Okay, if you've been following along in all my Dresden Files reviews, you know that I've read these books numerous times. This particular reading is the rereading having reread all the books in order, unlike my usual rereading of picking up the books in the series I like and just rereading those. As a result of this re-read the whole series plan, I'm reading Dresden books that are part of the series, but not necessarily ones I'm really excited about reading.
Which is to say, Harry is in this odd state, the "Ghost" part of the title of the book, and has "not long" to make things right. Except it is hard for someone who is used to being in control, who is used to having power, who is used to brute-forcing his way through things, to actually have no control, no power, no forcing function.
And it makes things awkward. I don't feel Butcher actually conveys how the loss of power, vitality, life actually feels, however. Dresden is still Dresden, even without his ability to do, well, anything.
I enjoyed the book. If you're reading the series, keep going. It's still good, just not a great Dresden book.
I felt like I had when I was a kid, when I was full of energy and the need to expend it doing something enjoyable.
Tough to blame the kid. I’ve been a young man. Boobs are near the center of the universe, until you turn twenty-five or so. Which is also when young men’s auto insurance rates go down. This is not a coincidence.
“Excalibur, Durendal, and Kusanagi, yes, yes,” Sir Stuart said, his tone a little impatient. “Of course I know the Swords of the Cross.
Killing — or, more accurately, making the choice to kill — isn’t something we’re good at lately. Ending the life of another living creature used to be part of the daily routine. Chickens were beheaded by the average farm wife for dinner. Fish were likewise caught, cleaned, and prepared for a meal. Slaughtering pigs or cattle was a regular event, part of the turning of the seasons. Most people on earth — farmers — worked and lived every single day with lives they knew they were going to choose to end, eventually.
Killing’s messy. It’s frequently ugly. And if something goes wrong, it can be wretched, seeing another being in mortal agony, which means there’s a certain amount of pressure involved in the act. It isn’t easy, and that’s just considering farm animals.
Unremarkable. Complacent.” His mouth twisted and his voice turned bitter. “Mediocre. Mediocrity is a terrible fate, Harry.”
What do you do to make up for failing everyone in your life? How do you make it right? How do you apologize for hideous things you never intended to happen?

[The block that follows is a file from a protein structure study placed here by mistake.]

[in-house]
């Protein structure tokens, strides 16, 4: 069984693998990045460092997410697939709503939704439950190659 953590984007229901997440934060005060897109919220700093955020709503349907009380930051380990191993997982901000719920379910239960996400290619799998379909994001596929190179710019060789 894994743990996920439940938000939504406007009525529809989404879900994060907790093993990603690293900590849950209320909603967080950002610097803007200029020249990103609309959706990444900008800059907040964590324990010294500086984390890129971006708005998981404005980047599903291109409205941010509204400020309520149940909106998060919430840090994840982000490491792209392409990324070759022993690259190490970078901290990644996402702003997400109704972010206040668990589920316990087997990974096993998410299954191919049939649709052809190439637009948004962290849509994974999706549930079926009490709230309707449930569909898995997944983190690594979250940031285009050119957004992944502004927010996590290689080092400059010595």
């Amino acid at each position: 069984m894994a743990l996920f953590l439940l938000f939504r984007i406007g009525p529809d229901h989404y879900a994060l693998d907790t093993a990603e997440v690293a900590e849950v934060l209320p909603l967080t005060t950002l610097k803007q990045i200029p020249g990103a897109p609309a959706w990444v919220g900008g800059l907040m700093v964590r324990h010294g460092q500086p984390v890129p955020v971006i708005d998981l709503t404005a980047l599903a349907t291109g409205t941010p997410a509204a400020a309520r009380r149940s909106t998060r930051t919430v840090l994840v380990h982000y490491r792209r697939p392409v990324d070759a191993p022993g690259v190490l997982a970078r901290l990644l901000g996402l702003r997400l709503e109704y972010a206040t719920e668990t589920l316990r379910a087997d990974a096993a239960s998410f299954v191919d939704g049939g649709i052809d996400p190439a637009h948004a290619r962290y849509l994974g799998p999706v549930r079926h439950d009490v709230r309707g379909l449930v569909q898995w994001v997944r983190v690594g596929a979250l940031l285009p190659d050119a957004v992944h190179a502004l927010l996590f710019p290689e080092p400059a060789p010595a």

“We’ve all got choices,” I said calmly. “At the moment, yours are limited. You gonna play ball?”
Every flat, open space had been covered in spray-painted graffiti, which I guess we’re supposed to call urban art now. Except art is about creating beauty. These paintings were territorial markers, the visual parallel to peeing on a tree. I’ve seen some gorgeous
... nothing — something that had been a waste of the resources it had consumed. Something that had never had a choice in its own fate, never had a chance to be anything more.
"Death should be a learning experience, after all, or what’s the point?”
“Complicated. Think of your spirit-self as a seed. Your soul is the earth it grows in. You need both when you die. The way I’ve heard it . . . they sort of blend together to become something new. It’s a caterpillar-butterfly thing.”
One mistake at the end of my life couldn’t erase all the times I had stood unmoved at the edge of the abyss and made snide remarks at its expense.
Pain isn’t a lot of fun, at least not for most folks, but it is utterly unique to life. Pain—physical, emotional, and otherwise—is the shadow cast by everything you want out of life, the alternative to the result you were hoping for, and the inevitable creator of strength. From the pain of our failures we learn to be better, stronger, greater than what we were before. Pain is there to tell us when we’ve done something badly—it’s a teacher, a guide, one that is always there to both warn us of our limitations and challenge us to overcome them.
noun, humorous or witty conversation: cultured badinage about art and life.